Handmade Gallery > Just Life

I have to ask.....

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MakinTheBest:
There was a big discussion on IBH facebook group when a member posted a copy she made of a Mammy Doll that she had when she was a young girl.  This post sparked a huge discussion about whether or not admin should allow the post to stay up or should have been removed as offensive.  The comments got ugly for some.  So what do you think?


Should we remove art because it offends or is art meant to spark feelings of all kinds and allow the post to stay up?

myeuropeantouch:
I found some interesting comments. But first for me, it's part of American History, sadly but true. That's how I see it. There is nothing racist about it, it America's History, sadly. And that is as I see it, History.....
However here are some interesting remarks and thoughts I found:
***
Mammy dolls are something that represents endurance and strength. Some children loved and adored their “mammies” more than their own parents! Why does EVERYTHING historical have to have a negative connotation???
***
The mammie dolls are racial motivated toward African Americans of the past. The development of the dolls came from cartoons of black people in 1600, 1700, and 1800s. The cartoons made remarks about African American women that were slaves who in most instances were house slaves who took care of slave owners children. These cartoons developed more negative images during this time. The development of the cloth dolls and ceramic dolls became popular due to these cartoons. The mammie dolls are resurfacing now by Caucasians and miss educated African Americans as heritage dolls. They are apart of African American heritage however a negative image. They have increased sales after the election of Barack Obama by Caucasians by right wing conservatives. Don’t believe me google it for yourself.
***
They are no more racist than black Cabbage Patch Kids. Furthermore, they are a part of our history. Get over it, already.

***
“Furthermore, they are a part of our history. Get over it, already.”
– And there’s nothing racist about America’s history. At all. Ever. Case closed.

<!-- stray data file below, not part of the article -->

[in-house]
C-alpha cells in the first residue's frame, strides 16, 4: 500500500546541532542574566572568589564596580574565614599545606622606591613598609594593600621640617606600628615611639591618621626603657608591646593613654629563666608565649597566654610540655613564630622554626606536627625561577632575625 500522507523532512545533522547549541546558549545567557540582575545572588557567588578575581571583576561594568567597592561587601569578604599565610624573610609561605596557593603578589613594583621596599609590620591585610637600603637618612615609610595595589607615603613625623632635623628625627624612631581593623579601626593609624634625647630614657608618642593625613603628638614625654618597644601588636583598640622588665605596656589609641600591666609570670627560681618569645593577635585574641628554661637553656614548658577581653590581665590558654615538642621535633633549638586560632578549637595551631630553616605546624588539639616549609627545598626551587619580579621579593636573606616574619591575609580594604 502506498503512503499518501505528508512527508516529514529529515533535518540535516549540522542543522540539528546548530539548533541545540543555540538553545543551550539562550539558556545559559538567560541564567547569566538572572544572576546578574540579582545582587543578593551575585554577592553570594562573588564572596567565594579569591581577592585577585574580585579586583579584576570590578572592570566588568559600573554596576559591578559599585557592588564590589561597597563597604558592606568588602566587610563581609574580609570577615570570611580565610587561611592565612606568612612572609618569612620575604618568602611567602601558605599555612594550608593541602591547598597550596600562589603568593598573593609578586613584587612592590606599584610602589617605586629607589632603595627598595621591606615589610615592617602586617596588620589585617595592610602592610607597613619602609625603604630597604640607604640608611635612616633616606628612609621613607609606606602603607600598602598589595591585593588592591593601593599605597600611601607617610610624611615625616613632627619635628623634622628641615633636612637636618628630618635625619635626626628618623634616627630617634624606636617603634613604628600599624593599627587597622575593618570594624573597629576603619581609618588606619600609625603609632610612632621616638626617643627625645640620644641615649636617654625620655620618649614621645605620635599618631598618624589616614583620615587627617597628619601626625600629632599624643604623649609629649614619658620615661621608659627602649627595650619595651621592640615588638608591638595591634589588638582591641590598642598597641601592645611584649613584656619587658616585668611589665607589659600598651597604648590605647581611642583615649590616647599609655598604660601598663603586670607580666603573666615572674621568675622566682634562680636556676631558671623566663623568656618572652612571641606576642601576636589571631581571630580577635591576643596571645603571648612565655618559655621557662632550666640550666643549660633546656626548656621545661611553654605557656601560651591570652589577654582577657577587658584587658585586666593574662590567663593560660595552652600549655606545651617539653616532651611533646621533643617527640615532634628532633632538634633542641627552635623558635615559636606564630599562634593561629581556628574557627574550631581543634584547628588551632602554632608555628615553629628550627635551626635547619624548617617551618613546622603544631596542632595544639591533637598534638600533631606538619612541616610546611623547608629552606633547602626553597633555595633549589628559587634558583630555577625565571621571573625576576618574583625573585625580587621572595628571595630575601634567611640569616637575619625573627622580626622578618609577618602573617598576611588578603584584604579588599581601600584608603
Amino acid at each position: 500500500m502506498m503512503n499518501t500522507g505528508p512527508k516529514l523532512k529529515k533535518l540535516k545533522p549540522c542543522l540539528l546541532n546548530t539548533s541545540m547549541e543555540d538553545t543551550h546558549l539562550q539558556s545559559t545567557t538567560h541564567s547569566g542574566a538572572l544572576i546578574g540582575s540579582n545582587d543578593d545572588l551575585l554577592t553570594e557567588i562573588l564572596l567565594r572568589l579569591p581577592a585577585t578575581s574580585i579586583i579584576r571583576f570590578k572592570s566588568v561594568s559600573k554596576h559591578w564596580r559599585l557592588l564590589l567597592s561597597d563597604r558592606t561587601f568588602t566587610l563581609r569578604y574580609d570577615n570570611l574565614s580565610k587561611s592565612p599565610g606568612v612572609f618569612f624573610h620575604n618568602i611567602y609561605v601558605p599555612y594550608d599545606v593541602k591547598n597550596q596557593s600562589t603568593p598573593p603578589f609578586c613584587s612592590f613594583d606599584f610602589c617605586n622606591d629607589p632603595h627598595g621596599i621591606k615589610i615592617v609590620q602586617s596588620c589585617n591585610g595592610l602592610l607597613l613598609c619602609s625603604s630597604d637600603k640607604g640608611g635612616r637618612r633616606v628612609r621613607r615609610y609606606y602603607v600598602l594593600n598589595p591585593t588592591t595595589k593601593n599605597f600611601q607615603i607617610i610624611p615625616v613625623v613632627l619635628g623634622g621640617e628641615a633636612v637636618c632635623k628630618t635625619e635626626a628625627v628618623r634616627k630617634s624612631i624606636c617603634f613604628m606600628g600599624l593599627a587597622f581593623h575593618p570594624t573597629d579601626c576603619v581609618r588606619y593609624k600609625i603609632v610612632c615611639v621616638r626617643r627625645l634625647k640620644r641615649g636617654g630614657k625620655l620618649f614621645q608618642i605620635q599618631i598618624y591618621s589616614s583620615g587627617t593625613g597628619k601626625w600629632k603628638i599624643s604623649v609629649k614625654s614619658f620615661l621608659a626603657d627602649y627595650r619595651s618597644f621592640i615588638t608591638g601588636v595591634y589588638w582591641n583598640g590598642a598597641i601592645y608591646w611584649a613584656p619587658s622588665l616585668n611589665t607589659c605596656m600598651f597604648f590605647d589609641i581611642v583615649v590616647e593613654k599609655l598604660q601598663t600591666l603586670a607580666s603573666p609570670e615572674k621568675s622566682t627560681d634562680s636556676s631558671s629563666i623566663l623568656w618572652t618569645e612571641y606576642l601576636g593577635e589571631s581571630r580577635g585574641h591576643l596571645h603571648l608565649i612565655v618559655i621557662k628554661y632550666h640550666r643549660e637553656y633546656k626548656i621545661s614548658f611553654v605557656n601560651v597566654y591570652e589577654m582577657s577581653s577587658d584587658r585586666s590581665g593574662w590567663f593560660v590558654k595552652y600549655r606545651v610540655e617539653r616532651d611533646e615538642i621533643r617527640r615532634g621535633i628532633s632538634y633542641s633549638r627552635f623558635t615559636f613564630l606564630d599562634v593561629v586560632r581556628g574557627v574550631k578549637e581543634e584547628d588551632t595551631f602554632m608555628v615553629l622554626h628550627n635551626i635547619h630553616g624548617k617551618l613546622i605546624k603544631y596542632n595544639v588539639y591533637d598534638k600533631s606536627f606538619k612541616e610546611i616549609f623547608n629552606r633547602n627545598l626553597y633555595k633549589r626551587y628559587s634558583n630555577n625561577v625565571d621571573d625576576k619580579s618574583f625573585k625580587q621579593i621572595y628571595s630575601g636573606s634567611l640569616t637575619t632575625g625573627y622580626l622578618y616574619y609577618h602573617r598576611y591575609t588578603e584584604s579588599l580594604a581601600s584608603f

***
As a Black American who has collected Black Americana for over 18 years I have learned a Mammy is a racist caricature. People who were taken care of might feel endearment towards their Mammy. However, Mammies portrayals were happy servant’s who at one time were happy Mammy slaves who loved to leave their children to take care of their employer’s children.
Why when it pertains to negative American history black people are supposed to get over “it”? First, African American’s history is not an “it”. Second like other nationalities we as Black American’s should not get over our homeland history we should respect our forefathers and fore-mothers struggles and successes.
I do not have a problem with museums having mammies in their collection. I do
have concern when the historical Mammy chronicle is not shared with the images.


***
Agree with the last statement, a historical explanation should may be included.
It stemmed from a African American Caricature, yes, it was racist back then, but these days it should not be considered that. Rather just be a piece of our History.
Most "African American's" these days are born in the USA and are American's.
I don't hear anyone else saying "Chinese American" or German American"! These days we are all American's....
Now - I may have opened a can of worms here.....LOL

MakinTheBest:
The can was opened already but I just wanted to get others take on it since it seemed like such polar opposite sides.  Of course it left mammy dolls and there was questions about Nazi art and lynchings....talk about escalating quickly!

myeuropeantouch:

--- Quote from: MakinTheBestOfIt on March 07, 2015, 06:05:32 PM ---The can was opened already but I just wanted to get others take on it since it seemed like such polar opposite sides.  Of course it left mammy dolls and there was questions about Nazi art and lynchings....talk about escalating quickly!

--- End quote ---

Sheesh...go figure.....there is no comparison in my opinion. H and the N were way worse from what I learned in my History classes and my personal readings. That can only be compared to the killings of the American Indians and the (our past) government stealing their hopes, land and heritage....again....just MHO and I read up on that issue too....

It's a historic figure, a doll, there is way to much emphasis put on the underlying issue, which is racism, sadly enough. If this was a Lucy Doll or Shirley Temple, or a Flossie Doll no one would even say a thing.....

trusk4u:
To me, it's freedom of speech. And it is a part of history. It should be used as a teaching tool. I think most art will always offend someone in some way.

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